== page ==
|Trying to get a picture for today's post...
As you may have guessed, it's been quite the day.
It started at 3 am when I woke up, coughing until I managed to grab my inhaler and shaking uncontrollably, despite the half dozen blankets I had piled on top of me. After an hour of shaking I decided to get up and take a bath. Then back into bed, still shivering. Half an hour later my temperature read 102.76. I asked Paul to call the hospital, sat up, got very, very sick and began to struggle to get ready. Every movement made me gasp for breath and lean back to rest, dizzy. Paul was ready to call an ambulance when I struggled to put my arm into my shirt. I finally made it downstairs into the car and then Paul went back and woke the girls and loaded them into their car seats. By now it was 6 am.
I made it into the hospital with a temperature of 100, that suddenly spiked to 103.1 degrees. Everything ached. Baby and I both had elevated heart rates, and my lovely blood pressure frequently showed numbers like 83 over 40. Despite drinking gatorade all night, they quickly determined that I was quite dehydrated and it took three tries to find a vein that could support an IV. Then came blood tests that needed to be from two separate locations. With a grand total of six band-aids on my arms I was starting to feel a bit like a pin cushion.
My doctor arrived and the next concern was that when they pressed on my stomach and let go, pain would shoot through my back on the lower right hand side. That meant my next trip was to a cat scan machine, where it was found that one kidney was enlarged (which could be a pregnancy thing), but my appendix was found to be fine.
Which meant we'd be moving on to the test that I really wasn't looking forward to: an amniocentesis. The fear was (is) that there's an infection in the amniotic fluid that's making both me and the baby sick. At this point this test isn't really risky, since the worst case scenario was my water breaking, and I'm far enough along that that isn't a real concern (although we'd certainly like to go longer if we can). I felt like fainting when they told me that they don't numb you for an amnio. The room was full of doctors and nurses as they attempted to find an available place in my uterus that wasn't full of wiggling baby. On of the nurses realized that I was on the verge of having a breakdown and came over to hold my and. I watched the needle go in on the ultrasound, breathed a sigh of relief that the worst was over and then... The Boy moved and the needle was pulled out. They'd have to try a second time. The second try was on the other side, and was successful.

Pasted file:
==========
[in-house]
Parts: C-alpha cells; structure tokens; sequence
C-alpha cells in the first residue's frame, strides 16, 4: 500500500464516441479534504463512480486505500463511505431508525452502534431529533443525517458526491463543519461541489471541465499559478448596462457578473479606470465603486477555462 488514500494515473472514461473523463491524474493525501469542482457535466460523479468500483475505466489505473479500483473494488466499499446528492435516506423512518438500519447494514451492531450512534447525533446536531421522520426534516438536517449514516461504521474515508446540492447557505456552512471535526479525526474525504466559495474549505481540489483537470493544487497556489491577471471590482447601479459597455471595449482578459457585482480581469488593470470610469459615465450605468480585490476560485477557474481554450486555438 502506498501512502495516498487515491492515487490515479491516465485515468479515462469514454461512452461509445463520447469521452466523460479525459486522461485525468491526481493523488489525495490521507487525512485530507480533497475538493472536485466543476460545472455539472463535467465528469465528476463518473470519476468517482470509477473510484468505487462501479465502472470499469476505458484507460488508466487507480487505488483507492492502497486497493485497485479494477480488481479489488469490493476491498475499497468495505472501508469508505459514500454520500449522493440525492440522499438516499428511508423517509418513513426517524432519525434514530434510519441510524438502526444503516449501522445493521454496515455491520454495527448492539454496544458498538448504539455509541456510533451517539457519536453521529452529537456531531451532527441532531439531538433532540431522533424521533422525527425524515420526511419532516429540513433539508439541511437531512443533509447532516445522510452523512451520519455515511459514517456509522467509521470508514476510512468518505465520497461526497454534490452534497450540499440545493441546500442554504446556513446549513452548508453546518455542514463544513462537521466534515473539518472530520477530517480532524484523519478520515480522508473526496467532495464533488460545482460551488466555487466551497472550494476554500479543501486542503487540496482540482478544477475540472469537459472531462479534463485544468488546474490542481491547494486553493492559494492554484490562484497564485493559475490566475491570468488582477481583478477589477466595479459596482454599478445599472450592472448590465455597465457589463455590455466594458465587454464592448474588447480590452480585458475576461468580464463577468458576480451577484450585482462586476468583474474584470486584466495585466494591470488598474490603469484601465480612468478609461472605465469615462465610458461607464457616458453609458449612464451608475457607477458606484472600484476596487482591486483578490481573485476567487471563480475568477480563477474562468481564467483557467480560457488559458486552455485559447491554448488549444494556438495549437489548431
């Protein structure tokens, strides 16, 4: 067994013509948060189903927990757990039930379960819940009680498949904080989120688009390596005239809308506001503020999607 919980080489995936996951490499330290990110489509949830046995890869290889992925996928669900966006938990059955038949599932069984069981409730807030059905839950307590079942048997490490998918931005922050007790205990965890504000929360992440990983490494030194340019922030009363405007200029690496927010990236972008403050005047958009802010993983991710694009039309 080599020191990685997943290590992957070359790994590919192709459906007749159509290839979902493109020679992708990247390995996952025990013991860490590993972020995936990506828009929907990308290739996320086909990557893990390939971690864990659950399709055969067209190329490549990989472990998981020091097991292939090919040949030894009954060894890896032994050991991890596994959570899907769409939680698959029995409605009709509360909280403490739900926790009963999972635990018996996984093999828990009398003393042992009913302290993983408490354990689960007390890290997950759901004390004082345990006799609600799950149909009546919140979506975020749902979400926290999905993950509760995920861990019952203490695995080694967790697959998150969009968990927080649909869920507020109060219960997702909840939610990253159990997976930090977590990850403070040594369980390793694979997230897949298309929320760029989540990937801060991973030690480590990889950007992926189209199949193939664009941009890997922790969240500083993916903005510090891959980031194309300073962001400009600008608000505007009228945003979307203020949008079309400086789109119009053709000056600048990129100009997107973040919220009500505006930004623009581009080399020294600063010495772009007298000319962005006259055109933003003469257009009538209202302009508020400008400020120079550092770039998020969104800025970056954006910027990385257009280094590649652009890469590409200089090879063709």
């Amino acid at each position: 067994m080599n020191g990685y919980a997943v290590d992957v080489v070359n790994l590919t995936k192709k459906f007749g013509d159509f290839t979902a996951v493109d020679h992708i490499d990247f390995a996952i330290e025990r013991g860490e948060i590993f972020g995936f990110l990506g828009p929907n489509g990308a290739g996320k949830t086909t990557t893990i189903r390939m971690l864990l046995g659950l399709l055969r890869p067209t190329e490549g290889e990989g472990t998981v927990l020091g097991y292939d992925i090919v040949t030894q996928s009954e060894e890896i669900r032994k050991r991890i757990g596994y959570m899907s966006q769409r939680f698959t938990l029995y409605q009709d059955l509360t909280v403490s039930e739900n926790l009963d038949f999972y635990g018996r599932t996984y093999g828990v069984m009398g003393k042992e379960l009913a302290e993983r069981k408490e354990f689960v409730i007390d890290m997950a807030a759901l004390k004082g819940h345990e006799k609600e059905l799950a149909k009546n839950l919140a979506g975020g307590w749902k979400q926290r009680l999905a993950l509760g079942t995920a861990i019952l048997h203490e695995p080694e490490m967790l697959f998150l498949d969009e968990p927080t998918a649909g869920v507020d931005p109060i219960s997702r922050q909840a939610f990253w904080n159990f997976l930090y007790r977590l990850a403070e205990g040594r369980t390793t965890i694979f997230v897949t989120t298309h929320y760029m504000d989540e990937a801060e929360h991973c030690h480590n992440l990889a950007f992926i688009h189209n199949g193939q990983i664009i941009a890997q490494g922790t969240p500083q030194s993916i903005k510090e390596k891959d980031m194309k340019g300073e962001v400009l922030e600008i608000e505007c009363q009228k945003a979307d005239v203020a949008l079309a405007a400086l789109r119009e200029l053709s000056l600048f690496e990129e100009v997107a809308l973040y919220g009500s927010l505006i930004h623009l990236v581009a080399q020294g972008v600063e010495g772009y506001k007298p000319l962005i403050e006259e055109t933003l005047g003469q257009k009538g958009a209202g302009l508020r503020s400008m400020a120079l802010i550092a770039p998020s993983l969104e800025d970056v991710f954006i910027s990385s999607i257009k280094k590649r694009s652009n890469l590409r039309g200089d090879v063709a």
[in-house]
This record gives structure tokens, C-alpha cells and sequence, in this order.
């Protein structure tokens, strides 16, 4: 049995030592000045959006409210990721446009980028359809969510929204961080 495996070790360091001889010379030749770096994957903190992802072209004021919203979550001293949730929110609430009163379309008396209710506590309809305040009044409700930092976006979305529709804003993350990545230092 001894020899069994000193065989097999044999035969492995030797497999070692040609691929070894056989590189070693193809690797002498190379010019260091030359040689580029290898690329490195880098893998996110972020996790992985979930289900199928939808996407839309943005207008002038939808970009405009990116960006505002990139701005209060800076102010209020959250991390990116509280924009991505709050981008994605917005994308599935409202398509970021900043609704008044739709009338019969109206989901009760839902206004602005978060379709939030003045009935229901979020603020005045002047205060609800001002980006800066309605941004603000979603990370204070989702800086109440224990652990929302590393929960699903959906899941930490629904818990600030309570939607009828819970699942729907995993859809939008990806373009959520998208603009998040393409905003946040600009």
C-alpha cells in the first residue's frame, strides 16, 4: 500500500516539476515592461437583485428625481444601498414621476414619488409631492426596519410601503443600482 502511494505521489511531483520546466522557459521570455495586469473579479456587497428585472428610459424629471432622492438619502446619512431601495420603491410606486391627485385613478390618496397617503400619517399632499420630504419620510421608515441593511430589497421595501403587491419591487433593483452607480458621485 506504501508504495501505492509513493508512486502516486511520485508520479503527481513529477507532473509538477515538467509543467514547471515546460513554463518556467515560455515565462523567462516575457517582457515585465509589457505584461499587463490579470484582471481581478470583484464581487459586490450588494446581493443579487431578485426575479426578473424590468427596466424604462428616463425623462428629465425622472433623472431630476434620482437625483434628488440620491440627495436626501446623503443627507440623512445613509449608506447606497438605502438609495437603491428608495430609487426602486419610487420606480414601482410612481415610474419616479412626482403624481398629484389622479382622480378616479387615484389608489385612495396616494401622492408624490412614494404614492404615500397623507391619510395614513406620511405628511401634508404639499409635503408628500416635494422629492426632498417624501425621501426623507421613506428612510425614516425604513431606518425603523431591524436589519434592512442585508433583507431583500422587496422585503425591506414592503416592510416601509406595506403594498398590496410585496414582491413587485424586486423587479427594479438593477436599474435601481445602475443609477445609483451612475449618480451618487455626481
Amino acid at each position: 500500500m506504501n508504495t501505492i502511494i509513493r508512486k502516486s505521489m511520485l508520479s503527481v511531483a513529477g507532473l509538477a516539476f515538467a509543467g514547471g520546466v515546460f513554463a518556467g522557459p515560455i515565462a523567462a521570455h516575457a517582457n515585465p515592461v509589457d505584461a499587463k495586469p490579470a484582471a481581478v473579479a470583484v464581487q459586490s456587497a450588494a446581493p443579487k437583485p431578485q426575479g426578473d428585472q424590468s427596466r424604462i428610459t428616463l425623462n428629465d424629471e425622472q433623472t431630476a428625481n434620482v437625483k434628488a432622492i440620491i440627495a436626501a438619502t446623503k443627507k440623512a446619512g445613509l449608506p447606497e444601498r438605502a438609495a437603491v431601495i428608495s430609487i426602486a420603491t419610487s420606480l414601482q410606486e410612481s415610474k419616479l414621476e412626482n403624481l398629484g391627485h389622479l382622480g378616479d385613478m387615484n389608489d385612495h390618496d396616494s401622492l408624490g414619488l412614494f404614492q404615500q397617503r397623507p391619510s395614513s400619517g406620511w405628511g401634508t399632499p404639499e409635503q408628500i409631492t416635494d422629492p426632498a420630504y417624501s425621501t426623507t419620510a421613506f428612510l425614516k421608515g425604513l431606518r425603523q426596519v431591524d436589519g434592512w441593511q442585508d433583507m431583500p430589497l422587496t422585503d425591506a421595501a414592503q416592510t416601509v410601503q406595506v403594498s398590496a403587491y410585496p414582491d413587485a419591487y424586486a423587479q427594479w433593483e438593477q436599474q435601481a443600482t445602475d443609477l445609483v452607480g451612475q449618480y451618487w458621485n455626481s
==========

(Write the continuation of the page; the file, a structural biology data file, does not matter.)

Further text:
And then I was moved along to labor and delivery where I was admitted. By then the doctors knew that some sort of protein levels had jumped from 0 last night to 21 this morning, apparently indicating an infection (along with slightly elevated white and red blood cell levels). Another doctor arrived and talked to me about the possibility of a c-section if the infection continued, if they couldn't find the source, and I agreed, because I know that in my current shape I can hardly walk and breath, much less attempt a VBAC and so if they need to get him out quickly I'll agree to whatever it takes.
A short while later the first of the infectious disease doctors arrived and examined me and asked all sorts of questions, from whether or not we'd eaten out recently, to where we purchase cheese, where we buy it and what kind of cheese we eat. They said that they doubt a bacterial infection, they believe it's a nasty virus, but that they'd be running further tests on the many samples that were taken, including the amniotic fluid, and that the tests would likely be complete on Friday or Saturday and that I'd be staying until then. The infectious disease doctor explained that even though the likelihood was small of a bacterial infection, the risk if it was bacterial was quite simply too high to ignore, since they're the type of diseases that are deadly, especially since I'm pregnant.
After that I was wheeled downstairs, since one of the doctor's thought my lungs sounded like they might have a problem, and it was time for chest x-rays.
And then, finally, I was taken off the no liquids diet and given ice chips and a popsicle. After being unable to eat anything since an apple yesterday morning I was pretty excited. I've worked my up to a cup of sprite too now and ice water, which has made thing much less miserable (no water for 12 hours is tough, even when you've had four bags of fluids).
The nurses brought in a comfortable bed from another part of the hospital and Paul brought over my computer and a few supplies. Now I'm going to try to get some sleep and hope that somebody figures something out soon (or that one of the many medications work!).
Thanks to everyone who's praying for us! We really appreciate it!
I have a feeling that this is going to be a long week.